Do you conform? You too? Me too! We all do but some are better at the game than others...
Clans, troops, herds, packs, pods, flocks... Many of us are social creatures. We want company. Sure, sometimes we can't wait to get away from everybody and enjoy our solitude but mostly we get lonely when we are alone too long.
The urge to be accepted and belong to a group is innate in social animals. We seek to fit in with our own kind. In herds, flocks, pods, packs, we learn the norms and ways of our kind. We seek advancement in social status by emulating those that have it. This is called social learning.
Primatologist Frans de Waal found that chimps were much more likely to copy a chimp of higher status than one of lower rank. We copy movie stars by buying the products they promote. It's like we all want to ensure our security in the group by fitting in the best we can. This is conformity and we get good at it through social learning and imitation.
Sometimes a social, solitary animal will have no other option to quench his urge for company than to join a group that is not of his kind. The closer the kind the better the bind it seems. Cows have joined horses. Moose have joined cows. I've seen a domestic duck or two mixed in with wild ones, ducks with geese, geese with ducks.
In the winter of 2013 a young red deer in Suffolk, England, joined a herd of 100 sheep on Dunwich Heath (see video). Having lost his herd, he stayed with them until they were moved to their summer pasture. The shepherd said that the young deer fit right in. The sheep were friendly to him but his rank among them was at or near the bottom. He was not included by the shepherd when the sheep were moved to their summer pasture.
My friend Bernie has a mule named Polly. Together they have traveled across the United States and many more miles on top of that. Bernie says that when Polly has run off, she is usually found standing with any other large four legged herbivores she can find. He's found her with horses, ponies, other mules and once, a 4-H steer. It's not that Bernie is bad company. In fact, Polly really likes him and follows him. It's just that she has more in common with the other four leggers. She can share thoughts with them that Bernie won't understand like, “Aren't you finding this grass a bit dry and dusty? Me too!”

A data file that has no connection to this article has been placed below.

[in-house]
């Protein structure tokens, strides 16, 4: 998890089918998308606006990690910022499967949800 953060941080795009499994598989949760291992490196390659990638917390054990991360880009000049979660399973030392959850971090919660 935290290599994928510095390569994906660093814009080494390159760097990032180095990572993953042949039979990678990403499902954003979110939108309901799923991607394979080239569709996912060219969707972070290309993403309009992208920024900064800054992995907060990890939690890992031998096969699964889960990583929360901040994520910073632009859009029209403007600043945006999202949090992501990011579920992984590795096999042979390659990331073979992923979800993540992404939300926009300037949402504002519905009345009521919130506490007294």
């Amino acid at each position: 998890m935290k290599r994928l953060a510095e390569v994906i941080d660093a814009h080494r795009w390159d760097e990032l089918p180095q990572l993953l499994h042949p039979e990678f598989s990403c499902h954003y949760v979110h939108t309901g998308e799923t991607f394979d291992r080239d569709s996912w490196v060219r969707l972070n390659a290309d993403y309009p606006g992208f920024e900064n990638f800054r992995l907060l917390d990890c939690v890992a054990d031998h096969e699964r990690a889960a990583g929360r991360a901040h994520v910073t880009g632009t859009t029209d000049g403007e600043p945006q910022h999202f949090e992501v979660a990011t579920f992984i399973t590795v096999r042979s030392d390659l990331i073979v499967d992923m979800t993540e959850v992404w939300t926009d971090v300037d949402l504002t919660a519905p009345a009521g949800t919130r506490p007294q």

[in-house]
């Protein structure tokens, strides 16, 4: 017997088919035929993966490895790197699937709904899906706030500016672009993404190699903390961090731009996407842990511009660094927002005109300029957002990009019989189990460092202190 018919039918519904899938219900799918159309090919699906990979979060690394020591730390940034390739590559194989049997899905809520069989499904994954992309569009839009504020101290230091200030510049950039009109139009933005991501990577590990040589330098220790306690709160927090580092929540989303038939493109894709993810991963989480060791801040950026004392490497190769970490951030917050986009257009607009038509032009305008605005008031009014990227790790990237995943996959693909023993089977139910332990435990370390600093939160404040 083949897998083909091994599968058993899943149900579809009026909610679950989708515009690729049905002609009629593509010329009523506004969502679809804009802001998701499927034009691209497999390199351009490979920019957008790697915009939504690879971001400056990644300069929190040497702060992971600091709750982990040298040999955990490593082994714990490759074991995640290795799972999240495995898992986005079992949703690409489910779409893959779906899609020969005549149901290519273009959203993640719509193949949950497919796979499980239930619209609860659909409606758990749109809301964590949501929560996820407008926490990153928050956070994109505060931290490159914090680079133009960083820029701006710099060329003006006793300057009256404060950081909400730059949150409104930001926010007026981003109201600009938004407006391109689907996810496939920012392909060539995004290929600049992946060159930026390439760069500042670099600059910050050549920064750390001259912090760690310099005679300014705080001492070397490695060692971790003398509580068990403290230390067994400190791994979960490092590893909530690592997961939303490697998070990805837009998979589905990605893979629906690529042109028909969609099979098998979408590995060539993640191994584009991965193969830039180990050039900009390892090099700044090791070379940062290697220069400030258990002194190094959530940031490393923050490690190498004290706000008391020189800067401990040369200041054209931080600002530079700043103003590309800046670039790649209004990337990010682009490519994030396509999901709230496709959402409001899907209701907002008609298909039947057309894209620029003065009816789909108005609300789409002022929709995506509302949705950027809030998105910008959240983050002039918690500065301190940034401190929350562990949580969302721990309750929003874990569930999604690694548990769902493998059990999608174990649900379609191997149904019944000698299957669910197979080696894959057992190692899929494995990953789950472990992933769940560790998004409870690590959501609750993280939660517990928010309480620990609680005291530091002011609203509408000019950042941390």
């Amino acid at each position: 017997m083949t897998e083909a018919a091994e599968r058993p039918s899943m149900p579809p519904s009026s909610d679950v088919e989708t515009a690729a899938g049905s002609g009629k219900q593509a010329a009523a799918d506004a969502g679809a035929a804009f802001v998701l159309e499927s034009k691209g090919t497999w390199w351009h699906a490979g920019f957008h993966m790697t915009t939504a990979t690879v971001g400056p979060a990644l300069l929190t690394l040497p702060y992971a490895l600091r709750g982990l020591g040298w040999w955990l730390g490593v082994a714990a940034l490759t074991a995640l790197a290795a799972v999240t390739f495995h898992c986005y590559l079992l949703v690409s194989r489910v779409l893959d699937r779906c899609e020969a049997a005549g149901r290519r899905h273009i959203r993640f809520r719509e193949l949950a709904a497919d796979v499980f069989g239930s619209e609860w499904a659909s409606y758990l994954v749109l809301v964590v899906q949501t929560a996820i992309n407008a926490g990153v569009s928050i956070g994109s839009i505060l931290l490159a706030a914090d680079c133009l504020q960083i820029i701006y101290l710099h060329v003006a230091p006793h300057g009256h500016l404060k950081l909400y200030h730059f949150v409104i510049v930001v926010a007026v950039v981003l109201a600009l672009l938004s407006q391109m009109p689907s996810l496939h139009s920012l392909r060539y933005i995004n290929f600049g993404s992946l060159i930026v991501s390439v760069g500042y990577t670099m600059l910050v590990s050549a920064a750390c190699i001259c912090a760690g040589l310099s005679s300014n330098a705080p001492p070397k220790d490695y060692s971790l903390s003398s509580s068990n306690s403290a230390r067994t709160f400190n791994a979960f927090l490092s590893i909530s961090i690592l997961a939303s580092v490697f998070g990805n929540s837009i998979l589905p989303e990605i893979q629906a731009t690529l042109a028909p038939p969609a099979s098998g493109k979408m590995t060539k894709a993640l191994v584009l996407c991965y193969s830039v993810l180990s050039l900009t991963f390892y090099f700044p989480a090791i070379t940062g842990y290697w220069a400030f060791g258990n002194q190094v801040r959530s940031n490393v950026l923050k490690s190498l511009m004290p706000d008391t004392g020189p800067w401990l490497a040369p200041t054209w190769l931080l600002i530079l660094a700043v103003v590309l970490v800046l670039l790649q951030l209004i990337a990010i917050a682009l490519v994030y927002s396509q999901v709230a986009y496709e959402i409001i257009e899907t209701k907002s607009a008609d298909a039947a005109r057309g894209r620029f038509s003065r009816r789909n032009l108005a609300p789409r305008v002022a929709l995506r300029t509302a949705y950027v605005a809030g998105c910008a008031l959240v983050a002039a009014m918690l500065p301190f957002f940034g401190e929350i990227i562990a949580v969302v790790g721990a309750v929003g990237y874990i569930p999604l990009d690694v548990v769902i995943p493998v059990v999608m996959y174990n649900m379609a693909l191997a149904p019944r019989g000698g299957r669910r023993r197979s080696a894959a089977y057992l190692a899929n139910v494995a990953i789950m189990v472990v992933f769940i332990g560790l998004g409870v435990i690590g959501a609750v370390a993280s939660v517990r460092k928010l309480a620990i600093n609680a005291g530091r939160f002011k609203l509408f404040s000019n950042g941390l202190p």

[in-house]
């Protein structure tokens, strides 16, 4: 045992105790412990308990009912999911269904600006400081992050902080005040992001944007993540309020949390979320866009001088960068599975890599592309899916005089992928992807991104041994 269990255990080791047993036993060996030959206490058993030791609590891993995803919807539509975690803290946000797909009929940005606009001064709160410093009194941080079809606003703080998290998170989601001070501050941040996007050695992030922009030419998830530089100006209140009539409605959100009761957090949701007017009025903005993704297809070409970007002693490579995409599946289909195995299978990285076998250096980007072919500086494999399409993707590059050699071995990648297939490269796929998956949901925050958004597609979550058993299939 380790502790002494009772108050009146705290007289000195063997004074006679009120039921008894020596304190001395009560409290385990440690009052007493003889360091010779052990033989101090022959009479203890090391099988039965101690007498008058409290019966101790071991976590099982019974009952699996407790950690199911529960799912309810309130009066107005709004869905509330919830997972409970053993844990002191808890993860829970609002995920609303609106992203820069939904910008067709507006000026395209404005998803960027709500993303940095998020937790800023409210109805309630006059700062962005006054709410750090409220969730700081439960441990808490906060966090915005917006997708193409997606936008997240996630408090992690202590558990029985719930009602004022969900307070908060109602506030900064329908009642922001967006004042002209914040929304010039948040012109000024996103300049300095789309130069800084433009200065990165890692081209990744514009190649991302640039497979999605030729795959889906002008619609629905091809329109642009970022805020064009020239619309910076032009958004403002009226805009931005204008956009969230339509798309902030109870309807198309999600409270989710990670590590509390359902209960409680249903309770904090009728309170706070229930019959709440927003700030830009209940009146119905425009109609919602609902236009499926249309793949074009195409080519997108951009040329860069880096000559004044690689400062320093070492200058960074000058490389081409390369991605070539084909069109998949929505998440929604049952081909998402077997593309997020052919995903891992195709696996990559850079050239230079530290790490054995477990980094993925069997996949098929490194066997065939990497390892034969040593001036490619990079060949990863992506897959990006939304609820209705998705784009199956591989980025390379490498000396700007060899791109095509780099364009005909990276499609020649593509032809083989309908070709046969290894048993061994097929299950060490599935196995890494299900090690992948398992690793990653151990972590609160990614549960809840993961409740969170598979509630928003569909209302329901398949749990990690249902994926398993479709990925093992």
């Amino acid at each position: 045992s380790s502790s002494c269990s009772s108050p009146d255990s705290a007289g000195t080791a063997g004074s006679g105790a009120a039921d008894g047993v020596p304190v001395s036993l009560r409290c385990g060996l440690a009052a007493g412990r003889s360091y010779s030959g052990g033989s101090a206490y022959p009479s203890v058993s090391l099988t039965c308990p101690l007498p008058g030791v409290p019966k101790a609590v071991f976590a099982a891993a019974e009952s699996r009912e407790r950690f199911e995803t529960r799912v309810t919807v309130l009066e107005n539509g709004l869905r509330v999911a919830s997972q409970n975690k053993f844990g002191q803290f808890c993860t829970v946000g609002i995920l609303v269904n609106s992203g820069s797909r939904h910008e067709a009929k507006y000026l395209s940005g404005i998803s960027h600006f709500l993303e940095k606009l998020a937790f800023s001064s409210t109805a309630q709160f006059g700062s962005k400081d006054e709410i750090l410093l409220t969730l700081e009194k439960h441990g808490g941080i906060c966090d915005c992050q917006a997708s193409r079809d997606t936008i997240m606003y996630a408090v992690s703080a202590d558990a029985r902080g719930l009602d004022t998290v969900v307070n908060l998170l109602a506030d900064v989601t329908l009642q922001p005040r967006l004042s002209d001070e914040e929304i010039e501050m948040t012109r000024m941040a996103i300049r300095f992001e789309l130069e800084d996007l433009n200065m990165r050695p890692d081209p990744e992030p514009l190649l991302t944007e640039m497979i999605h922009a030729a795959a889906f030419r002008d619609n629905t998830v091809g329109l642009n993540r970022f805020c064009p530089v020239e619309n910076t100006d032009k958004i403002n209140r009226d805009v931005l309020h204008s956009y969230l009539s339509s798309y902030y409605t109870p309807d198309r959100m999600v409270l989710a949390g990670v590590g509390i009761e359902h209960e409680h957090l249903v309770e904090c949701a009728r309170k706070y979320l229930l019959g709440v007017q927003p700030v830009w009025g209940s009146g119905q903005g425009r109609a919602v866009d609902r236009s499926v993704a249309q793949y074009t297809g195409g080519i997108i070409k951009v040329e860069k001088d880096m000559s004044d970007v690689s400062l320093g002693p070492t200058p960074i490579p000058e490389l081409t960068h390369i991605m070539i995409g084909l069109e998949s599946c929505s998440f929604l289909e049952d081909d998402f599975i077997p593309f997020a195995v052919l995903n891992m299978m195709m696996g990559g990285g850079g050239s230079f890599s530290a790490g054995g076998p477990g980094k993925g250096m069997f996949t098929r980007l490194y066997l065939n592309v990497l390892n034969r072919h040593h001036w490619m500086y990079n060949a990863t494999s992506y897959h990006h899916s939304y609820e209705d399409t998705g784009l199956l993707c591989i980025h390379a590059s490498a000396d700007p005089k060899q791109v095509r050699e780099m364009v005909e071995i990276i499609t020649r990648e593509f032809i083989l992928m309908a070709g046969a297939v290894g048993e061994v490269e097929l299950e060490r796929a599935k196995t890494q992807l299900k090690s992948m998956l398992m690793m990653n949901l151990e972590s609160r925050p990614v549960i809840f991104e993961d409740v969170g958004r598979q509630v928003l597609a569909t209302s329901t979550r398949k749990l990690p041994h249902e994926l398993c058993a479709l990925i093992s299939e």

When I was young, I had a goat, a donkey and a dog. Because they were each the only one of their kind around, they bonded with each other. They formed a small roaming band. They looked like a Hollywood, slightly altered, version of the Bremen Town Musicians (cat replaced by goat and rooster missing) as they traveled all over together.
Sure, it's pretty clear why a goat would hang out with a donkey. You can see the herbivores hanging out together. But why would a carnivore join them other than to eat them?
Turns out dogs may be even better than people at social learning and bonding with other species. Dogs are not only man's best friend. Sheep, elephants, orangutans, kangaroos, cats, deer, antelopes, pigs, horses, donkeys, goats, foxes and many other animals have claimed close friendships with them.
Dogs are great at conforming. My dog Snookie joins me in howling at our neighbors, taking naps, walking, sunbathing, swimming and rolling on the floor. Ok, so maybe I conform a little, too, but most of the conforming in our group is left up to Snookie.
The dog seems to bond without bounds, perhaps broadly the most social creature of us all. Ruled by conformity, he journeys through life making friends where ever and when ever he can. It's the nature of the beast, known as the dog, to do so. We all seek to conform. It is an instinct sealed into the makeup of all social animals. We all strive for a place in the group, the pack, the herd, the flock, the pod but the dog is the most adept at walking among us. He is the expert conformer unless he's hungry or driven by an even stronger urge than friendship.